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Photographing Moving Water
(© Ian Plant) I recently spent a week photographing Acadia National Park in Maine. Although I was drawn there by the gorgeous display of fall color, it is water more than anything else that defines Acadia and ends up being an important element of most photographs of the park. Here are some tips for successfully incorporating moving water into your photographs.
Rough surf, Acadia National Park, Maine
Water has energy and movement, so it is best to choose a shutter speed that captures that energy, to a certain extent. Typcially, some amount of motion blur is best when photographing water. If you use too high of a shutter speed, you end up freezing the action too much, leaving the moving water looking like static ice. The amount of motion blur you need to get the look just right depends on the subject, the volume and speed of the moving water, and personal taste. For example, for the image above, I found that a shutter speed of 1/6 second was perfect for capturing the movement of the waves striking the shore, creating just enough motion blur to imply a sense of motion and direction without losing texture and detail in the moving water. This is where digital cameras really come in handy, as they allow you to experiment with different shutter speeds and review the results instantly on you LCD screen until you get the look you are after.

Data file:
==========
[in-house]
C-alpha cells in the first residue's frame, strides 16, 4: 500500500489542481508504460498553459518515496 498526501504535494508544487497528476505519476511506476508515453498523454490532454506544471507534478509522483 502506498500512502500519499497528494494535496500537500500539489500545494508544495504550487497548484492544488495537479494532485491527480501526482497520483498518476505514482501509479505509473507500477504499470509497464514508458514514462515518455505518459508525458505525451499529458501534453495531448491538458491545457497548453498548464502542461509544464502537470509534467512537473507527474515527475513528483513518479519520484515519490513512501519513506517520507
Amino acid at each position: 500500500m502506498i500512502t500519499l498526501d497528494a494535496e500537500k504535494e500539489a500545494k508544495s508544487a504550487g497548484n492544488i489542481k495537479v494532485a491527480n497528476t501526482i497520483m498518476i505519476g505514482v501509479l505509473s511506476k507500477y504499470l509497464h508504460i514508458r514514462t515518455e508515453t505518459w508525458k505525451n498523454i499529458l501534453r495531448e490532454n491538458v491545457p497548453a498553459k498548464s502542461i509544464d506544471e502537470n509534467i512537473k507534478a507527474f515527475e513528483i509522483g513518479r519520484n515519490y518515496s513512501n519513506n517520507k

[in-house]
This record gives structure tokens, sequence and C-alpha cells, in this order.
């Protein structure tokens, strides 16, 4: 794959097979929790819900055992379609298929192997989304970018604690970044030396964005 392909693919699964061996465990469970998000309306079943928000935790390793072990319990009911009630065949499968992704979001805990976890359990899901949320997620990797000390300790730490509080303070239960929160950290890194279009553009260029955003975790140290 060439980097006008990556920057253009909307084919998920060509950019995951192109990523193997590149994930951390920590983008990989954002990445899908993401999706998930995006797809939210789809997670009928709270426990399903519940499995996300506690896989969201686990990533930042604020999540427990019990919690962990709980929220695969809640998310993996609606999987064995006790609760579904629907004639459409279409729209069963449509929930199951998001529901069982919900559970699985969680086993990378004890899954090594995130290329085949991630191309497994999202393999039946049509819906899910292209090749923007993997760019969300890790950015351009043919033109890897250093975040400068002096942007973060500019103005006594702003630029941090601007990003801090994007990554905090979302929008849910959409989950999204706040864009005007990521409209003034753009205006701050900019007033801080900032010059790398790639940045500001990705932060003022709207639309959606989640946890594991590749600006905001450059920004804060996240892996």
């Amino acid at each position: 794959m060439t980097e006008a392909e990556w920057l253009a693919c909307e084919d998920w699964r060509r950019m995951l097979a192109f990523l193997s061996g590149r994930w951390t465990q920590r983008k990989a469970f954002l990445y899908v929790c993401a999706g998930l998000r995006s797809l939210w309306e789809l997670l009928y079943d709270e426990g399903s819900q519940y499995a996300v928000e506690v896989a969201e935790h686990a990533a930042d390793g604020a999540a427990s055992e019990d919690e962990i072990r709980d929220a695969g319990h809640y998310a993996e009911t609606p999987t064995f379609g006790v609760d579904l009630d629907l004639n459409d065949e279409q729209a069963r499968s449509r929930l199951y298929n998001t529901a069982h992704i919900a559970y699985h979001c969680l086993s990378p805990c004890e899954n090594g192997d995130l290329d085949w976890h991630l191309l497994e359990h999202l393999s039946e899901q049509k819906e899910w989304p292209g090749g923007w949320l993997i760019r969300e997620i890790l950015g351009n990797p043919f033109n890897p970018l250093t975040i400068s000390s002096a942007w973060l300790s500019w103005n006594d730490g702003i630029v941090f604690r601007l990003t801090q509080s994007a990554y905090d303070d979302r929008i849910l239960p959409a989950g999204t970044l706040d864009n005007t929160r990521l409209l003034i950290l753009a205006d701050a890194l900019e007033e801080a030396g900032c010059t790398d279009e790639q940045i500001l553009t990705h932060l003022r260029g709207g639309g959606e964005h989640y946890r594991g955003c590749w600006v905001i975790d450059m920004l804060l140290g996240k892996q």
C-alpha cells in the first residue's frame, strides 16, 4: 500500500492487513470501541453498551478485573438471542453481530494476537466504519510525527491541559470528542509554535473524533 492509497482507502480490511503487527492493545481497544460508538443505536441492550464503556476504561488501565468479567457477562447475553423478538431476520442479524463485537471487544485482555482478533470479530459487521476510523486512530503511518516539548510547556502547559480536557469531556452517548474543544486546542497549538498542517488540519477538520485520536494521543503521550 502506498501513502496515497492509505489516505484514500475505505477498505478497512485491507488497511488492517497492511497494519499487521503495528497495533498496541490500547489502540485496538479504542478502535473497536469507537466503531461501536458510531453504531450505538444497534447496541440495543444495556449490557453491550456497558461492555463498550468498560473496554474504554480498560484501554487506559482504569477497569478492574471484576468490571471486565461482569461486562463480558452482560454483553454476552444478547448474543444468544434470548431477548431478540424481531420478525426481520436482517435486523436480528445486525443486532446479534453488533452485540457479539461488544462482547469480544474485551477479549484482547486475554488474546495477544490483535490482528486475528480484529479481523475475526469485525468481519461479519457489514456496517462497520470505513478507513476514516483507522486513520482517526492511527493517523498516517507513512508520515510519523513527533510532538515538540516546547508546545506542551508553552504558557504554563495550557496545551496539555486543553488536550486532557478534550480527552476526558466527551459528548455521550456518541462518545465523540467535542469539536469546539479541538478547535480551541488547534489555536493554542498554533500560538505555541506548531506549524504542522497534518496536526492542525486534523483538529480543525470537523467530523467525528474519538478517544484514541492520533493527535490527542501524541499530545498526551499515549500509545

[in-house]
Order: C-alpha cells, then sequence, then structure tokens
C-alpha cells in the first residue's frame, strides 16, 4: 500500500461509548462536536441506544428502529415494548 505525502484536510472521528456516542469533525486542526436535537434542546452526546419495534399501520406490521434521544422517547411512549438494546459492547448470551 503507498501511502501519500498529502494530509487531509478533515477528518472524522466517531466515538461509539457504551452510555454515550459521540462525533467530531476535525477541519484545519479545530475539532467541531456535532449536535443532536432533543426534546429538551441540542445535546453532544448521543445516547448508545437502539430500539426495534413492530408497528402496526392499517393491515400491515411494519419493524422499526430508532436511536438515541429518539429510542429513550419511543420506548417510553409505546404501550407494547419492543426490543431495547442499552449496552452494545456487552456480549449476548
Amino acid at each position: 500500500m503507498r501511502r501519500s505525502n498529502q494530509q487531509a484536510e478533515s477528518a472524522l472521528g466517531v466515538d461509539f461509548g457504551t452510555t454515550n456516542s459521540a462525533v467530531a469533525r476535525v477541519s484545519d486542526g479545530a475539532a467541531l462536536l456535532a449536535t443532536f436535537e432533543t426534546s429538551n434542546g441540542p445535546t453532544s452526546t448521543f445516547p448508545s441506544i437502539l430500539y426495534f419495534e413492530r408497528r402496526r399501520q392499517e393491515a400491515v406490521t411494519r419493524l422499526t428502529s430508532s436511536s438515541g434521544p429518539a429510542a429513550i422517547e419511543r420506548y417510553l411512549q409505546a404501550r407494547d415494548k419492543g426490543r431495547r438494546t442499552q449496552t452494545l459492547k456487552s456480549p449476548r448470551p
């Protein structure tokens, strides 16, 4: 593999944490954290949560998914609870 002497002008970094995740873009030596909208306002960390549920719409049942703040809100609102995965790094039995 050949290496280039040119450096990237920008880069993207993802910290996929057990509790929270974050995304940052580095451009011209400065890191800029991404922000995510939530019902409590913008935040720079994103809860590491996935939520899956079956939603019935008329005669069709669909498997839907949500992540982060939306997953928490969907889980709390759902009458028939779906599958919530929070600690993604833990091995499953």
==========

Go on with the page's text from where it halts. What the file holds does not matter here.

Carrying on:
Swirl eddy, Duck Brook, Acadia National Park, Maine
A fun technique is to look for swirl eddies in a watercourse and make them the focus of your composition. Fast moving eddies, such as the one above, require relatively shorter shutter speeds (in this case, 1/2 second); slower moving eddies might require exposures that are several seconds long (or more) to complete the swirl pattern. As always, you want to pick a shutter speed that allows the water to blur in an interesting way, without destroying detail and texture in the water.
Along the Gorge Path, Acadia National Park, Maine
With smaller streams, longer shutter speeds can be used to create a “silky” look to the water. This technique often doesn’t work with fast-moving, high-volume streams as the longer exposure results in an undifferentiated mass of blank white water. For this intimate brook, a shutter speed of 1/2 second allowed me to capture a silky smooth look, while still retaining enough detail in the water to keep it from looking featureless.
Remember, experiment freely with shutter speeds, reviewing each attempt on your camera’s LCD until you find the look you want. Adjust aperture and ISO as necessary to get the optimal shutter speed, and use neutral density and polarizer filters if you need longer exposure times. A polarizer filter is also useful for removing distracting glare from wet rocks and foliage, which will increase contrast and color saturation in your photos. A sturdy tripod (of course) is necessary when using long exposures.
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